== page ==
Dr. Ralph Hirschmann - 2004
Ralph Hirschmann is the Rao Makineni Professor of Bioorganic Chemistry at the University of Pennsylvania. He has made seminal contributions to organic, medicinal and bioorganic chemistry for over fifty years. A naturalized American citizen, born in Bavaria, Germany, he came to the US in his teens and earned a B.A. degree from Oberlin College in 1943. Following three years of military service during World War II, he entered graduate school at the University of Wisconsin (Madison), where he received a Ph.D. degree under the mentorship of Professor William S. Johnson in 1950.
Dr. Hirschmann joined the Merck Research Laboratories in 1950 as a process research chemist and retired in 1987, having served as Senior Vice President of Chemistry and of Basic Research. During his tenure, his team discovered and/or developed several major drugs including Vasotec, Lisinopril, Primaxin, Ivomec, Mevacor and Proscar. Early in his career (1952), he discovered the steroidal C-nor-D-homo rearrangement. During the 1960s, with Robert G. Denkewalter, he directed the first solution total synthesis of an enzyme, ribonuclease S (RNase S).
In 1987, Dr. Hirschmann started a second career at the University of Pennsylvania, where he initiated collaborative research in the field of peptidomimetics. The collaborations with biologists in the pharmaceutical industry were critical for the success of this research. The Penn teams have published 63 papers, mostly describing new approaches to the design of peptidomimetics and (with Benkovic) of haptens for the generation of catalytic antibodies.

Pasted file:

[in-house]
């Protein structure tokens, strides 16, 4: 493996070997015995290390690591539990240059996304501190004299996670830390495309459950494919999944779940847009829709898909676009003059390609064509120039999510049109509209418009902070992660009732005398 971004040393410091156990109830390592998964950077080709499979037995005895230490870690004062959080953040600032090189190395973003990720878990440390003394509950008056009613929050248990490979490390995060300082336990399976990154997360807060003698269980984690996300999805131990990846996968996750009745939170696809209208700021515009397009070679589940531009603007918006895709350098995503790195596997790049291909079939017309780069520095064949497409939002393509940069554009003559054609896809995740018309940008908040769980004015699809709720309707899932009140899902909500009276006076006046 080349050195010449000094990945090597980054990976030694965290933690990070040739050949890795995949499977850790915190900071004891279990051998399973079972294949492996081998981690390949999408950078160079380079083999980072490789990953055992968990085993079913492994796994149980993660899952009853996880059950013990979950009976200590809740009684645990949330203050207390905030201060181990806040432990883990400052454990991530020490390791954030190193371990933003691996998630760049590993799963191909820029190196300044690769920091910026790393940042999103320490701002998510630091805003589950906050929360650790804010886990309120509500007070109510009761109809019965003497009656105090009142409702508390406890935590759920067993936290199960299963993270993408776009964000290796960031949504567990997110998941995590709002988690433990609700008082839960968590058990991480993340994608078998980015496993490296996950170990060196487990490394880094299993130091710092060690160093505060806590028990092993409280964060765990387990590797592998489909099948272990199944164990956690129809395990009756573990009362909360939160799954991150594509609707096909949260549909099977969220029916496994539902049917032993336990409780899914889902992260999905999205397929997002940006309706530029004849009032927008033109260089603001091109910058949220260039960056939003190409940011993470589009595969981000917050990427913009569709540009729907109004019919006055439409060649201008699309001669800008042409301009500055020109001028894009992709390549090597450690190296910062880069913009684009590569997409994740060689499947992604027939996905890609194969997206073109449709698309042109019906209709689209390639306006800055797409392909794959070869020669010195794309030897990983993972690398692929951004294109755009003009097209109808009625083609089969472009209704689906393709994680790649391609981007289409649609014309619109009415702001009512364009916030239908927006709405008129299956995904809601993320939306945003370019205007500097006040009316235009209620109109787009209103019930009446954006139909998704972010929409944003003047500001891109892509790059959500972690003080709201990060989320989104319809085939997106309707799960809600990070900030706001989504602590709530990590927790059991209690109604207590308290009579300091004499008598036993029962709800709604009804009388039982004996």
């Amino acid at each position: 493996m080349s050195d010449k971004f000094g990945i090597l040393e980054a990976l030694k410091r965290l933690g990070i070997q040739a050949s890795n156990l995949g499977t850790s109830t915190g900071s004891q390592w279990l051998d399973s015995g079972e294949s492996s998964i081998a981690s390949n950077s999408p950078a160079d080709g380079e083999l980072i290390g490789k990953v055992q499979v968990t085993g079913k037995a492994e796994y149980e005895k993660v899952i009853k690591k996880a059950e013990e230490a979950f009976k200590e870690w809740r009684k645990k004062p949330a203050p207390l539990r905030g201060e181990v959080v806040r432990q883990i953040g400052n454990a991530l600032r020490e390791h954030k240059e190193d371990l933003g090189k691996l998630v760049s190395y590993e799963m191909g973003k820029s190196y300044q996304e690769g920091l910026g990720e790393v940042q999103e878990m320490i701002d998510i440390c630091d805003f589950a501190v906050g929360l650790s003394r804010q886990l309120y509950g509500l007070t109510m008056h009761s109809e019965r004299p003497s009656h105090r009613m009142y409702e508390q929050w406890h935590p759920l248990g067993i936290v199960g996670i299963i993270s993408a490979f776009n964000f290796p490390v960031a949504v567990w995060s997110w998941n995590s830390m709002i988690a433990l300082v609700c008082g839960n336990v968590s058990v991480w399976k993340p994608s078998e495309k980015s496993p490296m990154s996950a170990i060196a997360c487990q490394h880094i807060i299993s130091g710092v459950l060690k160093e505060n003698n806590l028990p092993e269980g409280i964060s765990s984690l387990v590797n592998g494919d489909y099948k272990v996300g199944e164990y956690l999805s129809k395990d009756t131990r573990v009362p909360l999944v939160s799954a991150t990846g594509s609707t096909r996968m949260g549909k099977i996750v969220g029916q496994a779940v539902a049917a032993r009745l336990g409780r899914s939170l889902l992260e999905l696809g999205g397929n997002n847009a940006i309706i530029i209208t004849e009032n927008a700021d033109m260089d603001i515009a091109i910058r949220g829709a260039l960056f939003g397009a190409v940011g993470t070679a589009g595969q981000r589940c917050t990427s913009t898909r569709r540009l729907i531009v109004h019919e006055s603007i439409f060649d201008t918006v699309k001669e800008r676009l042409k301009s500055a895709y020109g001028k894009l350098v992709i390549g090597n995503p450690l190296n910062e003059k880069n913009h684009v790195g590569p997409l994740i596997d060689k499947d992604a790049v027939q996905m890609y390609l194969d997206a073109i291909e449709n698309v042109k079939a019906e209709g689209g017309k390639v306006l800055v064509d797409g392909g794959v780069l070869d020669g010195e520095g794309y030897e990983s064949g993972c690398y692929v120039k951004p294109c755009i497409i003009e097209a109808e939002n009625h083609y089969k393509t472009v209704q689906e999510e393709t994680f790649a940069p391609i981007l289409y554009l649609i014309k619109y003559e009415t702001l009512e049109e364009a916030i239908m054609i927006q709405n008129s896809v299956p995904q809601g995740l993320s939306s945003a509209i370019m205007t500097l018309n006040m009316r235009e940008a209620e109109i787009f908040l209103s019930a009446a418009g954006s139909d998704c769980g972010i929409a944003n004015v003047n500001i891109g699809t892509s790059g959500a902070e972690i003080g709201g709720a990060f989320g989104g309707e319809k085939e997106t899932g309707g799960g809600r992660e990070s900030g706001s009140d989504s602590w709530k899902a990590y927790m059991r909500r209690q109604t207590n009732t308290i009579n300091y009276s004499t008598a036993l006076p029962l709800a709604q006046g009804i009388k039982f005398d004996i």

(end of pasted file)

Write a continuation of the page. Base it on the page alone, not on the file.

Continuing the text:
Dr. Hirschmann has been recognized with three honorary degrees and three endowed lectureships; three chairs are linked to his name. He has received recognition through many awards including the Merck & Co. Inc. Board of Directors Scientific Award and the National Academy of Sciences Award for the Industrial Application of Science. He is a member of the National Academy of Sciences, a Senior Fellow of the Institutes of Medicine of the National Academies, and a fellow of the American Academy of Arts and Sciences.
Mendel Medal Presentation Program, March 13, 2004. Villanova University, Villanova, Pennsylvania.